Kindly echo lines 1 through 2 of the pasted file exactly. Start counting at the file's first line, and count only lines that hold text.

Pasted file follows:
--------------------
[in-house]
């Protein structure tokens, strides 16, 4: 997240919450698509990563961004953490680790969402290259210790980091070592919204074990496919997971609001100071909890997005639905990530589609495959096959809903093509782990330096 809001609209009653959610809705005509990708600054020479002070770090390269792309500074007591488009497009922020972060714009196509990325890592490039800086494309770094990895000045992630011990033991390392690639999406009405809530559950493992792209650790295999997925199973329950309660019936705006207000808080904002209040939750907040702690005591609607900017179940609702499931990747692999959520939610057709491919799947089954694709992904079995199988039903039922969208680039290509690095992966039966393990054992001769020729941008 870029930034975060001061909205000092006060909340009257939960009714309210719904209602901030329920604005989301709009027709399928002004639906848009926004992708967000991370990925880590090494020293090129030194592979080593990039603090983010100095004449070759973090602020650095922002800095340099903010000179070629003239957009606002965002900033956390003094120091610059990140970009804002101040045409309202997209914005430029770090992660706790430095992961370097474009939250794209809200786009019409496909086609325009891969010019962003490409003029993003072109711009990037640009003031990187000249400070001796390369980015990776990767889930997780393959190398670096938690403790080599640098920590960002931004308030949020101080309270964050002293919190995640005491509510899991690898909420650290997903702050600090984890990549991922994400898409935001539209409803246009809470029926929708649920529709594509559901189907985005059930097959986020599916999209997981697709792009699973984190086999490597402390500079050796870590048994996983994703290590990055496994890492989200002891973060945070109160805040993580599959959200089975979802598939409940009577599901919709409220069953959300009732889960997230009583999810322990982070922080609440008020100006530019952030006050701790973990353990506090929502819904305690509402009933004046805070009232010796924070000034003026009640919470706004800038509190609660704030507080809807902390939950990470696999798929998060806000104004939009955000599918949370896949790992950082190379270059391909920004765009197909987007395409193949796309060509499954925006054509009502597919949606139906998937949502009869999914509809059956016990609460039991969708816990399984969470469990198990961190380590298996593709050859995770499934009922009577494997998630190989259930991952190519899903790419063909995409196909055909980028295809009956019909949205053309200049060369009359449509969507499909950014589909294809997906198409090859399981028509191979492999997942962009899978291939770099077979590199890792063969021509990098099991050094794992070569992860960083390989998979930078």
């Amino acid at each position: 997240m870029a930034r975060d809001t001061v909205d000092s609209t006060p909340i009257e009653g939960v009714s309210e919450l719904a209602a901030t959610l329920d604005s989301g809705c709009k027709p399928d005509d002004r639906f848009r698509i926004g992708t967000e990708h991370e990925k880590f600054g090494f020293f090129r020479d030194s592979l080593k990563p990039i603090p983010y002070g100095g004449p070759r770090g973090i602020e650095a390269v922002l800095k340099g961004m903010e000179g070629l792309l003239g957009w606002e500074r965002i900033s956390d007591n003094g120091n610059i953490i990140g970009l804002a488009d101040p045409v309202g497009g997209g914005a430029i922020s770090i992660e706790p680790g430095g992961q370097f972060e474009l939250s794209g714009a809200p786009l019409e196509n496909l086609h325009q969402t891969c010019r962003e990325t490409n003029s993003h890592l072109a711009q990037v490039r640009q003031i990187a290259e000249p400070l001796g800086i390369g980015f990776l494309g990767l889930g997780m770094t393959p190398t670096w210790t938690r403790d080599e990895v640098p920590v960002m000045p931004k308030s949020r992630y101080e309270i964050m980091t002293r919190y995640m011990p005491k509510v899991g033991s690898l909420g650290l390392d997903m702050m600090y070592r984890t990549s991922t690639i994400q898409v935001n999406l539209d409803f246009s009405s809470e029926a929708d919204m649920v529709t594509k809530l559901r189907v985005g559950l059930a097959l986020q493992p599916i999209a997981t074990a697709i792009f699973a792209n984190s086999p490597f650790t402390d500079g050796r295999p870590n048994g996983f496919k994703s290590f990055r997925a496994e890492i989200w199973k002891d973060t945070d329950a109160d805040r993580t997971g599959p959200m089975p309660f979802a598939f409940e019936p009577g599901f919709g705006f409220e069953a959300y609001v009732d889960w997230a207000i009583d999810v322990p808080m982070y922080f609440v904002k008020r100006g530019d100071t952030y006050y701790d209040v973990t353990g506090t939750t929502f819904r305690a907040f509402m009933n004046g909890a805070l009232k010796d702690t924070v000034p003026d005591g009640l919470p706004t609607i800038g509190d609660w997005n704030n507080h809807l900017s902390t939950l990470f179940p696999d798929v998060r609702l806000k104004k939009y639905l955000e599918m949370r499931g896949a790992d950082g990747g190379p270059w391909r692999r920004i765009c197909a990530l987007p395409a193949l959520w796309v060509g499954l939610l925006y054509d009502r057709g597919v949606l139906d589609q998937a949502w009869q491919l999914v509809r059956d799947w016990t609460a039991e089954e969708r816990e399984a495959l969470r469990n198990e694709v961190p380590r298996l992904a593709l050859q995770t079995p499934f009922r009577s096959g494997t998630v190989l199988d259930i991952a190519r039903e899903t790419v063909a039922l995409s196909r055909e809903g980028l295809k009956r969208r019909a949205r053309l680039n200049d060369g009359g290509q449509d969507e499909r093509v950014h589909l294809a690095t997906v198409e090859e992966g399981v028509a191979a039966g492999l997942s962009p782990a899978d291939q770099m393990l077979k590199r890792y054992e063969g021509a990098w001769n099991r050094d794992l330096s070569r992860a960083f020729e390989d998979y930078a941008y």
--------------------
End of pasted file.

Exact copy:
[in-house]
């Protein structure tokens, strides 16, 4: 997240919450698509990563961004953490680790969402290259210790980091070592919204074990496919997971609001100071909890997005639905990530589609495959096959809903093509782990330096 809001609209009653959610809705005509990708600054020479002070770090390269792309500074007591488009497009922020972060714009196509990325890592490039800086494309770094990895000045992630011990033991390392690639999406009405809530559950493992792209650790295999997925199973329950309660019936705006207000808080904002209040939750907040702690005591609607900017179940609702499931990747692999959520939610057709491919799947089954694709992904079995199988039903039922969208680039290509690095992966039966393990054992001769020729941008 870029930034975060001061909205000092006060909340009257939960009714309210719904209602901030329920604005989301709009027709399928002004639906848009926004992708967000991370990925880590090494020293090129030194592979080593990039603090983010100095004449070759973090602020650095922002800095340099903010000179070629003239957009606002965002900033956390003094120091610059990140970009804002101040045409309202997209914005430029770090992660706790430095992961370097474009939250794209809200786009019409496909086609325009891969010019962003490409003029993003072109711009990037640009003031990187000249400070001796390369980015990776990767889930997780393959190398670096938690403790080599640098920590960002931004308030949020101080309270964050002293919190995640005491509510899991690898909420650290997903702050600090984890990549991922994400898409935001539209409803246009809470029926929708649920529709594509559901189907985005059930097959986020599916999209997981697709792009699973984190086999490597402390500079050796870590048994996983994703290590990055496994890492989200002891973060945070109160805040993580599959959200089975979802598939409940009577599901919709409220069953959300009732889960997230009583999810322990982070922080609440008020100006530019952030006050701790973990353990506090929502819904305690509402009933004046805070009232010796924070000034003026009640919470706004800038509190609660704030507080809807902390939950990470696999798929998060806000104004939009955000599918949370896949790992950082190379270059391909920004765009197909987007395409193949796309060509499954925006054509009502597919949606139906998937949502009869999914509809059956016990609460039991969708816990399984969470469990198990961190380590298996593709050859995770499934009922009577494997998630190989259930991952190519899903790419063909995409196909055909980028295809009956019909949205053309200049060369009359449509969507499909950014589909294809997906198409090859399981028509191979492999997942962009899978291939770099077979590199890792063969021509990098099991050094794992070569992860960083390989998979930078």